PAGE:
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First published in 1965 / Publisher Kim, Hee Ok / Chief Editor Kim Yu-young
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What 'Father' Means to us
[394호] 2012년 11월 05일 (월) Lee So-young soybeans@dongguk.edu

A salesman for all of his life, Willy Loman decides to take his own life in the Death of a Salesman for the benefit of his family. A renowned actor Lee Soon-jae takes the role of Loman in an adaptation of the play, called Father. It was Lee’s third time to be taking a role in Father, which recently completed an encore run at the Lee Hae-rang Art Theater from September 7th to 30th.

Father revolves around the last days of a failing salesman, who cannot understand why he failed to win success and happiness. The story talks about tragic heroes of our time, fathers. Director Kim Myeong-gon adapted and re-written the script of Death of a Salesman, so that young people can understand the message of the play.

   
 
  ▲ Actor Lee Soon-jae sits for an interview after the play.  
 
Father is an extremely Asian play. You can tell from the composition of the family,” says Lee Soon-jae, who spared his break time for an interview. “However, besides from the composition of the family, the ‘familyship’ is all the same in both the original and adaptation. That is what appealed to the audience the most.” Lee believes that the key to the success of the play Father lies in how fathers are portrayed in the eyes of the audience. According to him, the way the play is comprehended also differs as time passes by.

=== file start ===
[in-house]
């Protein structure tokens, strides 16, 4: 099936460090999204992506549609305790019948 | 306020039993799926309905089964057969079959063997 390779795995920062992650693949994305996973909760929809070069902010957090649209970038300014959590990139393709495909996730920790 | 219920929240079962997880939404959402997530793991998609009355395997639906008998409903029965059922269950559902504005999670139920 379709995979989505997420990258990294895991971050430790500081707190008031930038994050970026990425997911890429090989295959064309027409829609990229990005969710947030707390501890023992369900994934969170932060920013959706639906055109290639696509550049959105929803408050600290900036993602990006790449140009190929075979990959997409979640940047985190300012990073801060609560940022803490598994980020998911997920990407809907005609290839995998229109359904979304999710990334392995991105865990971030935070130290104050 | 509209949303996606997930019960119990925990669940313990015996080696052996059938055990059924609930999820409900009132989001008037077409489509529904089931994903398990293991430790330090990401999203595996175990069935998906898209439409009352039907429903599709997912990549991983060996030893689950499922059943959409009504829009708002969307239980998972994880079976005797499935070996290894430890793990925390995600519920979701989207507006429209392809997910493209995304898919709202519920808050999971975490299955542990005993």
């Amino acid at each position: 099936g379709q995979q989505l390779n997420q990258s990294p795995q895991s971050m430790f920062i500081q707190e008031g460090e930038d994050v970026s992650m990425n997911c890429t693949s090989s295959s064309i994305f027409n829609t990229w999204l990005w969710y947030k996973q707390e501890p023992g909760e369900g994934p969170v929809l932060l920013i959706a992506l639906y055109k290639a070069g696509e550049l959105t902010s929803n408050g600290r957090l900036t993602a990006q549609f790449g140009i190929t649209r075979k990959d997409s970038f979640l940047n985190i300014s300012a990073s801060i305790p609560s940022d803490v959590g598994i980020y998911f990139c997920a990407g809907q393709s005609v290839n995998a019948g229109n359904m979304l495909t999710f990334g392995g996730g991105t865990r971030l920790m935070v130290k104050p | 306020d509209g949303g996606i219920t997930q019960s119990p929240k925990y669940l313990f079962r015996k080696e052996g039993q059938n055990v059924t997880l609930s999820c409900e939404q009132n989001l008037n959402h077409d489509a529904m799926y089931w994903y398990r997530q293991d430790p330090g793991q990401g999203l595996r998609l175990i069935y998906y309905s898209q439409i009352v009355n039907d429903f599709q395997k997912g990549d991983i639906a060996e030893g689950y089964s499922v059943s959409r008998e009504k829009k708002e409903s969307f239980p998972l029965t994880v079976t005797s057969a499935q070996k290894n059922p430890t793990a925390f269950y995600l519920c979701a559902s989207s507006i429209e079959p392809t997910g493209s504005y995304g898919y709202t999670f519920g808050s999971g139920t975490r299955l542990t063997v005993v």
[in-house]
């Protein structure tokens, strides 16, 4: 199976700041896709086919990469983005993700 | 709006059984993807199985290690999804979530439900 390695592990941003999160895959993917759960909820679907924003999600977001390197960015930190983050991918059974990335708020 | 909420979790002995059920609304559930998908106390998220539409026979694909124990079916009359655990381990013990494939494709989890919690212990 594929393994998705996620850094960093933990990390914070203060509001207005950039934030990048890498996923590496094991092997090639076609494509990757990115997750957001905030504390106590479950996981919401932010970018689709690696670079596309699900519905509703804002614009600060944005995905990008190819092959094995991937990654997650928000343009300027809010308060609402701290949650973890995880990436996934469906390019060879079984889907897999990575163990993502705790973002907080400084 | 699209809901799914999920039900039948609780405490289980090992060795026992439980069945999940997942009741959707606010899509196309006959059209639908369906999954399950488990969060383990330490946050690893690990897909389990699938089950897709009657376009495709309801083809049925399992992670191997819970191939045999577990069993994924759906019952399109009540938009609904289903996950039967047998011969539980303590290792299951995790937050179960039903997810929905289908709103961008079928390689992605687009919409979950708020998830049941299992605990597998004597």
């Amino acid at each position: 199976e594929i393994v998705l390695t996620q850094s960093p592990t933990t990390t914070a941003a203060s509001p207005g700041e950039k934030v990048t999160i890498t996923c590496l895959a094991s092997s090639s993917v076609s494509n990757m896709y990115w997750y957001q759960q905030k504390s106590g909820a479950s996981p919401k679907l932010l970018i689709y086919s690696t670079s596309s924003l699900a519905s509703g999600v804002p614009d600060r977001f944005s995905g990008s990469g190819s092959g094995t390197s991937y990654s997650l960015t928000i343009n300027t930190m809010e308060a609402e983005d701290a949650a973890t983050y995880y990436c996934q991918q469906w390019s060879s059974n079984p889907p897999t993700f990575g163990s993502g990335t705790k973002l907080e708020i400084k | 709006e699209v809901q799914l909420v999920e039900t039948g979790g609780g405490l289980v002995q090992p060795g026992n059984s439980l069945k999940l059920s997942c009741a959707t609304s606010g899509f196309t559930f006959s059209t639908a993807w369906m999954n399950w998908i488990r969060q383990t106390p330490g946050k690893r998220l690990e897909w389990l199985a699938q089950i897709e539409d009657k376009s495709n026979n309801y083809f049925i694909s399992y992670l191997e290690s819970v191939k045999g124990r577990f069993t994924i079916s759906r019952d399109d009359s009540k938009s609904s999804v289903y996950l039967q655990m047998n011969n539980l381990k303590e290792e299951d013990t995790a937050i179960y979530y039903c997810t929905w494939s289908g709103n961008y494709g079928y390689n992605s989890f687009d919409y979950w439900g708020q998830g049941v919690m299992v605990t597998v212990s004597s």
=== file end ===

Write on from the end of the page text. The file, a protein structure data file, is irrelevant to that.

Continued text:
“When I first played this role in 1978, some parts were rather incomprehensible. But now, as our society developed, we can finally fully understand what those lines mean. That is the beauty of working on masterpieces like Arthur Miller’s,” shares Lee on the question of his role as Loman. “I feel a satisfaction and regret at the same time, for I have reached a new comprehension, and for the perspective that I have yet to discover.”

Many people in the audience were caught tearing up after the curtain was closed and they gave the actors a standing ovation. “Father taught me many ways to make the relationship with my son better and helped me rethink over my life,” said Yoo Jae-chul, a 62 year-old audience member who came to watch the play with his son.

Father has influenced the audience in many ways. It sure did win the hearts of many and left us a lot of room to think. Perhaps the greatest gift given to us is that our fathers are, one way or the other, with us at this moment.  

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